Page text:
'Mao's Great Famine' wins Samuel Johnson prize

Frank Dikötter’s ‘stunningly original and hugely important’ Mao’s Great Famine: The History of China’s Most Devastating Catastrophe (Bloomsbury) was awarded the Samuel Johnson Prize last night. You may have read about it first here (‘The Great Leap Backward’, November 2010). Congratulations to Frank: a very fine historian and one of the good guys.

I was puzzled by the comments of one of the judges, though, the biographer Brenda Maddox, who is reported to have said: ‘Why didn’t I know about this? We feel we know who the villains of the 20th century are – Stalin and Hitler [I could add a few more to that]. But here, fully 50 years after the event, is something we did not know about. It’s testament to the power of non-fiction that it can rock you back on your heels.’ Well, she’s right on the last point, but her comments only serve to reinforce my view that the literati should get out more. Has Maddox not read, or even read a review of Mao: The Unknown Story by Jung Chang and Jon Halliday, for example? Or does her knowledge of Maoism derive from the films of Jean-Luc Godard and the writing of Jean-Paul Sartre and Simone de Beauvoir? Dikötter gives us much valuable and fascinating new detail, but he does not alter the thrust of what has been known for some time now about the nature of Mao’s appalling regime.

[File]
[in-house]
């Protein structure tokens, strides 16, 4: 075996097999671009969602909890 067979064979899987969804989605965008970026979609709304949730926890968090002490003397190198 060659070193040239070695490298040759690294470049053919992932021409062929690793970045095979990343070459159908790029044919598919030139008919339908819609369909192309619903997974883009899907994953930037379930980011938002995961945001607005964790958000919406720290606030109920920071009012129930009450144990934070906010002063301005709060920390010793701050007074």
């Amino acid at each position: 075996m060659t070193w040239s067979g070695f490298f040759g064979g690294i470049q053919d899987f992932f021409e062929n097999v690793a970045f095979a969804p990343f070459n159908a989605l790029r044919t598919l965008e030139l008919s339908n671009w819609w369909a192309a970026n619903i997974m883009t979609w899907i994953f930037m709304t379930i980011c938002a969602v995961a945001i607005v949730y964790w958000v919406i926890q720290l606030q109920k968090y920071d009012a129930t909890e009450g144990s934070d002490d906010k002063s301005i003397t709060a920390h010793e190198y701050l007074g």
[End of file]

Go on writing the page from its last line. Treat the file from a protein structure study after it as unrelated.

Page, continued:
By the way, for what it’s worth, I think the book on the SJ shortlist whose reputation will be most lasting is that of Bismarck by Jonathan Steinberg (Yale). It’s a genuine game-changer whose influence will be enormous and sustained and which you also probably read about here first as well (‘How Did Bismarck Do it?’, February 2011). But I won’t quibble. Dikötter is a worthy winner, not least because bien pensants might now finally confront the true nature of the man who created modern China.

The award ceremony will be featured in a special edition of BBC2’s Culture Show, broadcast tonight (July 7th) at 7pm.